Teaching

Course taught at IIIT H

Introduction to Brain-Computer Interfacing (Fall 2016)

This course introduces growing field of Brain-Computer Interfaces (BCI) from neuroscience and machine learning perspectives. It covers various topics including basic, building BCI, major types of BCIs, applications and ethics.

Introduction to Neural and Cognitive Modeling CSE 486 (Spring 2016) 

This is an introductory course on computational models used in Neuroscience and Cognitive Science. The emphasis is on multiple scales (three levels) of modeling – Single Neuron-level, Network-level and Abstract (Connectionist and Bayesian) models. The course emphasizes the need for and role of theory and computation in Neuroscience and Cognitive Science. Within this course, we also explore Network Neuroscience which is a buzz word around the Cognitive Neuroscience community in the past few years which covers resting state modeling using dynamical systems, Linear discriminant models, different connectivity schemes to quantify neural population activity in a given brain area, Hemodynamic modeling commonly encountered in the neuroimaging measurements. State-of-the-art methods are discussed.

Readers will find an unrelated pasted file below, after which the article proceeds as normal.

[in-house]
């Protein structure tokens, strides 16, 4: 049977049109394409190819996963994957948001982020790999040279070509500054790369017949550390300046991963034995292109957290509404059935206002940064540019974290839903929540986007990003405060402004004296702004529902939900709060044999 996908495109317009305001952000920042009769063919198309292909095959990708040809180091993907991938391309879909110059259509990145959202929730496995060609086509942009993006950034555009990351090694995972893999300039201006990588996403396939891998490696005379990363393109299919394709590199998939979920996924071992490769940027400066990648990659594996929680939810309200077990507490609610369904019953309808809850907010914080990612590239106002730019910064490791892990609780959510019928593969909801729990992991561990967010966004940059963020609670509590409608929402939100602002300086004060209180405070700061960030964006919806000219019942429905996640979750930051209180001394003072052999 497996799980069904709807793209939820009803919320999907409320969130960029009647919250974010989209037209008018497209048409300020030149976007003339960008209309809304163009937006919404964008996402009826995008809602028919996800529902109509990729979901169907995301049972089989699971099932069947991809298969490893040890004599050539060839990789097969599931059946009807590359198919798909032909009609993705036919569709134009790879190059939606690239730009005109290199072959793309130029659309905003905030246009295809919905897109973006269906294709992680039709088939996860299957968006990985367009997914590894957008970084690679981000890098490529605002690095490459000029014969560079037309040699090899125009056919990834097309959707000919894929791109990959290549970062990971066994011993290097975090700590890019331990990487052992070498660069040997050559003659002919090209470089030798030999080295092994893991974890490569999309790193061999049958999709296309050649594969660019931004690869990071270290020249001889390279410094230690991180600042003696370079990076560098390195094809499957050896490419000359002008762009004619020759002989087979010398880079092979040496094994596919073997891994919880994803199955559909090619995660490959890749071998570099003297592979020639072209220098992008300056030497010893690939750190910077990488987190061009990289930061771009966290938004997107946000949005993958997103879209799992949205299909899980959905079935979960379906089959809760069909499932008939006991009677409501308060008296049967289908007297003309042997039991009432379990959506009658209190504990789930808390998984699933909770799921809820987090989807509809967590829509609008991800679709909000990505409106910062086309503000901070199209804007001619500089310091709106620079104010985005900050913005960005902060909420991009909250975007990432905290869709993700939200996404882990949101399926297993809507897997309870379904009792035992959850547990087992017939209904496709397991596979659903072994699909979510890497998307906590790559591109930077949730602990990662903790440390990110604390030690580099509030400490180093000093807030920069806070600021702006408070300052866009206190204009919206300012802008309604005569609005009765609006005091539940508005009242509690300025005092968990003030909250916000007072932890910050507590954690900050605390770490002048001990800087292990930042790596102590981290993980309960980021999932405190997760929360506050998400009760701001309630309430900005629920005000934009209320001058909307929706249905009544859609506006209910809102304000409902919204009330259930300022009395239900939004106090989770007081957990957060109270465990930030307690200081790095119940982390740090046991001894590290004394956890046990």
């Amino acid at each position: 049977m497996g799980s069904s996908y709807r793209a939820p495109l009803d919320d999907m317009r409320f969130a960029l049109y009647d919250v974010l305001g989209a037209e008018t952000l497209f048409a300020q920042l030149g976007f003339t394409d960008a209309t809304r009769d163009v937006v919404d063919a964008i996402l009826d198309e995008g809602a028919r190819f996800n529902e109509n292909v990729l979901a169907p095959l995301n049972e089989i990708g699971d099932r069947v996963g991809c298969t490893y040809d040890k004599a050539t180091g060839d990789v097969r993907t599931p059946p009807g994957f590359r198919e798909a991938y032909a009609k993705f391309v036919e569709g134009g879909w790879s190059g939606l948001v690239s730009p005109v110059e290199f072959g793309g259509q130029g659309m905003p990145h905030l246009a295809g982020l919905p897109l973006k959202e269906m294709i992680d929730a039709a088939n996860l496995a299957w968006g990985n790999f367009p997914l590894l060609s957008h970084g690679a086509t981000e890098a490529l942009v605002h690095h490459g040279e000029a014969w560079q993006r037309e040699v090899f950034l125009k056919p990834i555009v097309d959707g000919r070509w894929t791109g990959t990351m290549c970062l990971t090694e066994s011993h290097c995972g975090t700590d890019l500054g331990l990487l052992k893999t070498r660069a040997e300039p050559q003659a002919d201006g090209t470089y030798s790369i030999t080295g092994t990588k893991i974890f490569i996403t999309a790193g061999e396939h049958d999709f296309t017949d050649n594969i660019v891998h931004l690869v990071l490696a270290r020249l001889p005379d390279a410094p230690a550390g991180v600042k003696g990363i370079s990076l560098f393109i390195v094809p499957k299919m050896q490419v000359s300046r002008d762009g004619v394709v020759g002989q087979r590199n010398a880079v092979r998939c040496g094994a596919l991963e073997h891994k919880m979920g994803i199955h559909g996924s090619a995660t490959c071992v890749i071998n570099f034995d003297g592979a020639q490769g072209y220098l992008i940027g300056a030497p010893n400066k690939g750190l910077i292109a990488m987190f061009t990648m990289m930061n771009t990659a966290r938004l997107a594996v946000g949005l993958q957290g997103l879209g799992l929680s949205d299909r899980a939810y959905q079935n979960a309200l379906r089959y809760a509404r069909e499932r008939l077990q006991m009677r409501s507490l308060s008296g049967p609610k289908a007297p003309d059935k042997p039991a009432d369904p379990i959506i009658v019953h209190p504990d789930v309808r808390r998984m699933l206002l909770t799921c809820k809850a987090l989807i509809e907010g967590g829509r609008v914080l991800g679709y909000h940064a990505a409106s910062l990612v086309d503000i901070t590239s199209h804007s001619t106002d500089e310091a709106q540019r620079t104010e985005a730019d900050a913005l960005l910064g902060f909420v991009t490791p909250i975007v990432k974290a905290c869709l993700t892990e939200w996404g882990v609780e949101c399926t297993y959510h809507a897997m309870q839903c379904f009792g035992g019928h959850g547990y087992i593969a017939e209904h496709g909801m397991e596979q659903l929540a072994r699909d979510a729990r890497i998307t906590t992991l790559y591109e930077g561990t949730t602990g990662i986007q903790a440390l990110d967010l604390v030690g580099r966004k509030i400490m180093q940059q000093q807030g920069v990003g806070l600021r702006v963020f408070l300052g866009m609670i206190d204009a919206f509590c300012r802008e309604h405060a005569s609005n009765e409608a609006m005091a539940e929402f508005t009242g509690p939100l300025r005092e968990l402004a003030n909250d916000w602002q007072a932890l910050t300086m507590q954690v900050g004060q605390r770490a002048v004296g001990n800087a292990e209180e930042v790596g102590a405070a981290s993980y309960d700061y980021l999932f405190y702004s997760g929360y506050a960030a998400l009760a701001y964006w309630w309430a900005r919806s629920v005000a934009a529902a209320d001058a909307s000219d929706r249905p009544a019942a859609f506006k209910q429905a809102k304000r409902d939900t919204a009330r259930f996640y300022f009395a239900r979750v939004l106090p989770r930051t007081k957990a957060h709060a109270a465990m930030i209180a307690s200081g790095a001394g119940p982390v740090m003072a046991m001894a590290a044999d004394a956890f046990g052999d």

Research methodology CSE 991 (Monsoon 2015)

This is a course on research methodology specifically focusing on  behavioral research, experimental design, data acquisition, data validity and analysis of data using scientific methods, statistical interpretations and writing research reports. Following a brief overview, the course will broadly aim to cover key aspects in employed research methods from a scientific point of view.

Introduction to Neural and Cognitive Modeling CSE 486 (Spring 2015) 

This is an introductory course on computational models used in Neuroscience and Cognitive Science. The emphasis is on multiple scales (three levels) of modeling – Single Neuron-level, Network-level and Abstract (Connectionist and Bayesian) models. The course emphasizes the need for and role of theory and computation in Neuroscience and Cognitive Science.

Introduction to cognitive science (spring 2015)

The course will examine how modern cognitive neuroscientists explore the neural underpinnings of sensory information – vision, sound, touch leading to Visual/Auditory, Language, memory, emotion and higher order cognitive processes.

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